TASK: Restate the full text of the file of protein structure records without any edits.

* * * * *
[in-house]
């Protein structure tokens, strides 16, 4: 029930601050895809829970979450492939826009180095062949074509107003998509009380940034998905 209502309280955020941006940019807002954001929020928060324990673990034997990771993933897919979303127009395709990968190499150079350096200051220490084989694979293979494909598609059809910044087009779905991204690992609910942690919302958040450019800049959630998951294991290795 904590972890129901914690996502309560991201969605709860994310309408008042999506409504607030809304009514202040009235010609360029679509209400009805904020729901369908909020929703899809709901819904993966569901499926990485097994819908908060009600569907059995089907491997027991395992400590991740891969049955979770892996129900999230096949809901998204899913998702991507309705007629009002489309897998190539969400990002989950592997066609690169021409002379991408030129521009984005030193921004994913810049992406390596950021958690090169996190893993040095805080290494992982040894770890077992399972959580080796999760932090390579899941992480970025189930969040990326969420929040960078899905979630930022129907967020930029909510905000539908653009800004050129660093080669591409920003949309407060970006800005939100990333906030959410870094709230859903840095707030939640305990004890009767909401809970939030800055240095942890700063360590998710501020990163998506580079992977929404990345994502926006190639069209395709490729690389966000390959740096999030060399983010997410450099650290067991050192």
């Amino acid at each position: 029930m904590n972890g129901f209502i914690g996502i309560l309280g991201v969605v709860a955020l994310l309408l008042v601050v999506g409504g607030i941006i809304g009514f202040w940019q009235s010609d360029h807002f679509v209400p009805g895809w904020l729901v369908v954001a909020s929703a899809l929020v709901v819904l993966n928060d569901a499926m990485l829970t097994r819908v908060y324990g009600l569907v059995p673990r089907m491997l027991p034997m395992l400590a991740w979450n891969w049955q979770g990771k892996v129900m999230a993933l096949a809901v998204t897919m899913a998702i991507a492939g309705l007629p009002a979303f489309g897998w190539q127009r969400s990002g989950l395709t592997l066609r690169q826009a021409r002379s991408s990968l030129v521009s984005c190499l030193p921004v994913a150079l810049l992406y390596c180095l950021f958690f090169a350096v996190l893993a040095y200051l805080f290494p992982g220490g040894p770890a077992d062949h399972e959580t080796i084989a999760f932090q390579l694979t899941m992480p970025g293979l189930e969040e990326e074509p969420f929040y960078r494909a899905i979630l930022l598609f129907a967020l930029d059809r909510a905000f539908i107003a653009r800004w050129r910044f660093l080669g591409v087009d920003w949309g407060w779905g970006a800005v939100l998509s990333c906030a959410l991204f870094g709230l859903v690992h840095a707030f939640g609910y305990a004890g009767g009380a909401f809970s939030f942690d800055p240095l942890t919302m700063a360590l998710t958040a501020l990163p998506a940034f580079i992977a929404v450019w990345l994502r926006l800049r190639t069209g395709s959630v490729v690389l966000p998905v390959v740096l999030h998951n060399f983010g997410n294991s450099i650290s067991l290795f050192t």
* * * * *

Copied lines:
[in-house]
């Protein structure tokens, strides 16, 4: 029930601050895809829970979450492939826009180095062949074509107003998509009380940034998905 209502309280955020941006940019807002954001929020928060324990673990034997990771993933897919979303127009395709990968190499150079350096200051220490084989694979293979494909598609059809910044087009779905991204690992609910942690919302958040450019800049959630998951294991290795 904590972890129901914690996502309560991201969605709860994310309408008042999506409504607030809304009514202040009235010609360029679509209400009805904020729901369908909020929703899809709901819904993966569901499926990485097994819908908060009600569907059995089907491997027991395992400590991740891969049955979770892996129900999230096949809901998204899913998702991507309705007629009002489309897998190539969400990002989950592997066609690169021409002379991408030129521009984005030193921004994913810049992406390596950021958690090169996190893993040095805080290494992982040894770890077992399972959580080796999760932090390579899941992480970025189930969040990326969420929040960078899905979630930022129907967020930029909510905000539908653009800004050129660093080669591409920003949309407060970006800005939100990333906030959410870094709230859903840095707030939640305990004890009767909401809970939030800055240095942890700063360590998710501020990163998506580079992977929404990345994502926006190639069209395709490729690389966000390959740096999030060399983010997410450099650290067991050192």
């Amino acid at each position: 029930m904590n972890g129901f209502i914690g996502i309560l309280g991201v969605v709860a955020l994310l309408l008042v601050v999506g409504g607030i941006i809304g009514f202040w940019q009235s010609d360029h807002f679509v209400p009805g895809w904020l729901v369908v954001a909020s929703a899809l929020v709901v819904l993966n928060d569901a499926m990485l829970t097994r819908v908060y324990g009600l569907v059995p673990r089907m491997l027991p034997m395992l400590a991740w979450n891969w049955q979770g990771k892996v129900m999230a993933l096949a809901v998204t897919m899913a998702i991507a492939g309705l007629p009002a979303f489309g897998w190539q127009r969400s990002g989950l395709t592997l066609r690169q826009a021409r002379s991408s990968l030129v521009s984005c190499l030193p921004v994913a150079l810049l992406y390596c180095l950021f958690f090169a350096v996190l893993a040095y200051l805080f290494p992982g220490g040894p770890a077992d062949h399972e959580t080796i084989a999760f932090q390579l694979t899941m992480p970025g293979l189930e969040e990326e074509p969420f929040y960078r494909a899905i979630l930022l598609f129907a967020l930029d059809r909510a905000f539908i107003a653009r800004w050129r910044f660093l080669g591409v087009d920003w949309g407060w779905g970006a800005v939100l998509s990333c906030a959410l991204f870094g709230l859903v690992h840095a707030f939640g609910y305990a004890g009767g009380a909401f809970s939030f942690d800055p240095l942890t919302m700063a360590l998710t958040a501020l990163p998506a940034f580079i992977a929404v450019w990345l994502r926006l800049r190639t069209g395709s959630v490729v690389l966000p998905v390959v740096l999030h998951n060399f983010g997410n294991s450099i650290s067991l290795f050192t």